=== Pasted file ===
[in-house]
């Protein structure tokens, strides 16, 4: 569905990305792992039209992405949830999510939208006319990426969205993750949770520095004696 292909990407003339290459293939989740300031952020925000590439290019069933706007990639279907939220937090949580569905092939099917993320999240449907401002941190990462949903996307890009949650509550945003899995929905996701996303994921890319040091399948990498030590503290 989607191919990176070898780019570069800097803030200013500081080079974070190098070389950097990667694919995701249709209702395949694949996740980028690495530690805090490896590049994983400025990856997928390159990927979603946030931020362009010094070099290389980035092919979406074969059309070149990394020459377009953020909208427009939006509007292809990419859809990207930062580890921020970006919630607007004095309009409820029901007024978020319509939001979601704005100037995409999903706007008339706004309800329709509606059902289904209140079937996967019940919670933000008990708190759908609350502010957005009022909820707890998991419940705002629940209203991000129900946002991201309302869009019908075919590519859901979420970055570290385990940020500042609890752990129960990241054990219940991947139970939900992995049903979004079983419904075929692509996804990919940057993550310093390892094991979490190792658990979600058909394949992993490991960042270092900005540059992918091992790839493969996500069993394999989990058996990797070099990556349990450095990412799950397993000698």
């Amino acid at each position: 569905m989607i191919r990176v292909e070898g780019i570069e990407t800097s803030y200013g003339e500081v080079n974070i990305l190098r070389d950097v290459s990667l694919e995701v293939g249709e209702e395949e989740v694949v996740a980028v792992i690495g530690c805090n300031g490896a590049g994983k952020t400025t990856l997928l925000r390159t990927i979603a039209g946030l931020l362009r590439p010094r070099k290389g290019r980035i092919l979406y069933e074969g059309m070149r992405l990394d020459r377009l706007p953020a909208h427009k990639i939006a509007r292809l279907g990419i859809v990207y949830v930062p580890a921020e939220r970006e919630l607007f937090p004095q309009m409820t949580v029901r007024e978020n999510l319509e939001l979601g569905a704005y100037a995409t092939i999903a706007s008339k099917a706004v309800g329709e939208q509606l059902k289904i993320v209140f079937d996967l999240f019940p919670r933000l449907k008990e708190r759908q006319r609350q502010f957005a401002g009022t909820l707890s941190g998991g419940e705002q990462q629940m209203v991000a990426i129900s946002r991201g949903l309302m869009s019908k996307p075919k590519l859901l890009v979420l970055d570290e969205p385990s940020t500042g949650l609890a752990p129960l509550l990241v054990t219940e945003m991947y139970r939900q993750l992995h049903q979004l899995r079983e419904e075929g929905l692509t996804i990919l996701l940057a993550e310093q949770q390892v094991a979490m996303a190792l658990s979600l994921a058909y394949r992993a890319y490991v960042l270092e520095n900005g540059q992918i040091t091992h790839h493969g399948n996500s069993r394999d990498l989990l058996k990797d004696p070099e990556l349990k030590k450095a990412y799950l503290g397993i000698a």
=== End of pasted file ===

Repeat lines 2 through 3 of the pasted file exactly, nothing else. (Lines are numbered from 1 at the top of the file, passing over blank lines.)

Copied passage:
């Protein structure tokens, strides 16, 4: 569905990305792992039209992405949830999510939208006319990426969205993750949770520095004696 292909990407003339290459293939989740300031952020925000590439290019069933706007990639279907939220937090949580569905092939099917993320999240449907401002941190990462949903996307890009949650509550945003899995929905996701996303994921890319040091399948990498030590503290 989607191919990176070898780019570069800097803030200013500081080079974070190098070389950097990667694919995701249709209702395949694949996740980028690495530690805090490896590049994983400025990856997928390159990927979603946030931020362009010094070099290389980035092919979406074969059309070149990394020459377009953020909208427009939006509007292809990419859809990207930062580890921020970006919630607007004095309009409820029901007024978020319509939001979601704005100037995409999903706007008339706004309800329709509606059902289904209140079937996967019940919670933000008990708190759908609350502010957005009022909820707890998991419940705002629940209203991000129900946002991201309302869009019908075919590519859901979420970055570290385990940020500042609890752990129960990241054990219940991947139970939900992995049903979004079983419904075929692509996804990919940057993550310093390892094991979490190792658990979600058909394949992993490991960042270092900005540059992918091992790839493969996500069993394999989990058996990797070099990556349990450095990412799950397993000698």
């Amino acid at each position: 569905m989607i191919r990176v292909e070898g780019i570069e990407t800097s803030y200013g003339e500081v080079n974070i990305l190098r070389d950097v290459s990667l694919e995701v293939g249709e209702e395949e989740v694949v996740a980028v792992i690495g530690c805090n300031g490896a590049g994983k952020t400025t990856l997928l925000r390159t990927i979603a039209g946030l931020l362009r590439p010094r070099k290389g290019r980035i092919l979406y069933e074969g059309m070149r992405l990394d020459r377009l706007p953020a909208h427009k990639i939006a509007r292809l279907g990419i859809v990207y949830v930062p580890a921020e939220r970006e919630l607007f937090p004095q309009m409820t949580v029901r007024e978020n999510l319509e939001l979601g569905a704005y100037a995409t092939i999903a706007s008339k099917a706004v309800g329709e939208q509606l059902k289904i993320v209140f079937d996967l999240f019940p919670r933000l449907k008990e708190r759908q006319r609350q502010f957005a401002g009022t909820l707890s941190g998991g419940e705002q990462q629940m209203v991000a990426i129900s946002r991201g949903l309302m869009s019908k996307p075919k590519l859901l890009v979420l970055d570290e969205p385990s940020t500042g949650l609890a752990p129960l509550l990241v054990t219940e945003m991947y139970r939900q993750l992995h049903q979004l899995r079983e419904e075929g929905l692509t996804i990919l996701l940057a993550e310093q949770q390892v094991a979490m996303a190792l658990s979600l994921a058909y394949r992993a890319y490991v960042l270092e520095n900005g540059q992918i040091t091992h790839h493969g399948n996500s069993r394999d990498l989990l058996k990797d004696p070099e990556l349990k030590k450095a990412y799950l503290g397993i000698a």